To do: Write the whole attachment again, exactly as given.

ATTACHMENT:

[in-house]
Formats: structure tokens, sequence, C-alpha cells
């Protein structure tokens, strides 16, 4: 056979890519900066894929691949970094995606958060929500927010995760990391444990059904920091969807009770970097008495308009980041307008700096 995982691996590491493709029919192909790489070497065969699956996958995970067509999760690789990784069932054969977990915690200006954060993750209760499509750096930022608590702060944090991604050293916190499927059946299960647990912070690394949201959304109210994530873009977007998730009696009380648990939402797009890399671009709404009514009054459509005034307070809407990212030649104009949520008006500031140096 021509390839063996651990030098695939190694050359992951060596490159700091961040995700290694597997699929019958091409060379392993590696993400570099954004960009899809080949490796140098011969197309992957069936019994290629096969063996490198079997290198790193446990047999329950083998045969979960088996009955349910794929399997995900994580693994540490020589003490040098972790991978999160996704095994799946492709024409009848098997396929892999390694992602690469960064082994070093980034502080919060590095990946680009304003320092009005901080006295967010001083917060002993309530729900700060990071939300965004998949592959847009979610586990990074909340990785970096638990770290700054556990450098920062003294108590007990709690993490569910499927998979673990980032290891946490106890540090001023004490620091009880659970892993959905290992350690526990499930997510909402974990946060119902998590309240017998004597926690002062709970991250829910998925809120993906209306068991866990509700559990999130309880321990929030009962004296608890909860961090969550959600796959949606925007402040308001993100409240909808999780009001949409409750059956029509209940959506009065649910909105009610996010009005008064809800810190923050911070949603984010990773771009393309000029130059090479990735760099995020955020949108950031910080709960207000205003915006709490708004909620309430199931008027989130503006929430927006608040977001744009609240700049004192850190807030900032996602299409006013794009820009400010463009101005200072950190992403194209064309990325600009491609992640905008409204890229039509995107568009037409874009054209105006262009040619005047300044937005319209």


[in-house]
Formats: structure tokens, sequence, C-alpha cells
């Protein structure tokens, strides 16, 4: 056979890519900066894929691949970094995606958060929500927010995760990391444990059904920091969807009770970097008495308009980041307008700096 995982691996590491493709029919192909790489070497065969699956996958995970067509999760690789990784069932054969977990915690200006954060993750209760499509750096930022608590702060944090991604050293916190499927059946299960647990912070690394949201959304109210994530873009977007998730009696009380648990939402797009890399671009709404009514009054459509005034307070809407990212030649104009949520008006500031140096 021509390839063996651990030098695939190694050359992951060596490159700091961040995700290694597997699929019958091409060379392993590696993400570099954004960009899809080949490796140098011969197309992957069936019994290629096969063996490198079997290198790193446990047999329950083998045969979960088996009955349910794929399997995900994580693994540490020589003490040098972790991978999160996704095994799946492709024409009848098997396929892999390694992602690469960064082994070093980034502080919060590095990946680009304003320092009005901080006295967010001083917060002993309530729900700060990071939300965004998949592959847009979610586990990074909340990785970096638990770290700054556990450098920062003294108590007990709690993490569910499927998979673990980032290891946490106890540090001023004490620091009880659970892993959905290992350690526990499930997510909402974990946060119902998590309240017998004597926690002062709970991250829910998925809120993906209306068991866990509700559990999130309880321990929030009962004296608890909860961090969550959600796959949606925007402040308001993100409240909808999780009001949409409750059956029509209940959506009065649910909105009610996010009005008064809800810190923050911070949603984010990773771009393309000029130059090479990735760099995020955020949108950031910080709960207000205003915006709490708004909620309430199931008027989130503006929430927006608040977001744009609240700049004192850190807030900032996602299409006013794009820009400010463009101005200072950190992403194209064309990325600009491609992640905008409204890229039509995107568009037409874009054209105006262009040619005047300044937005319209």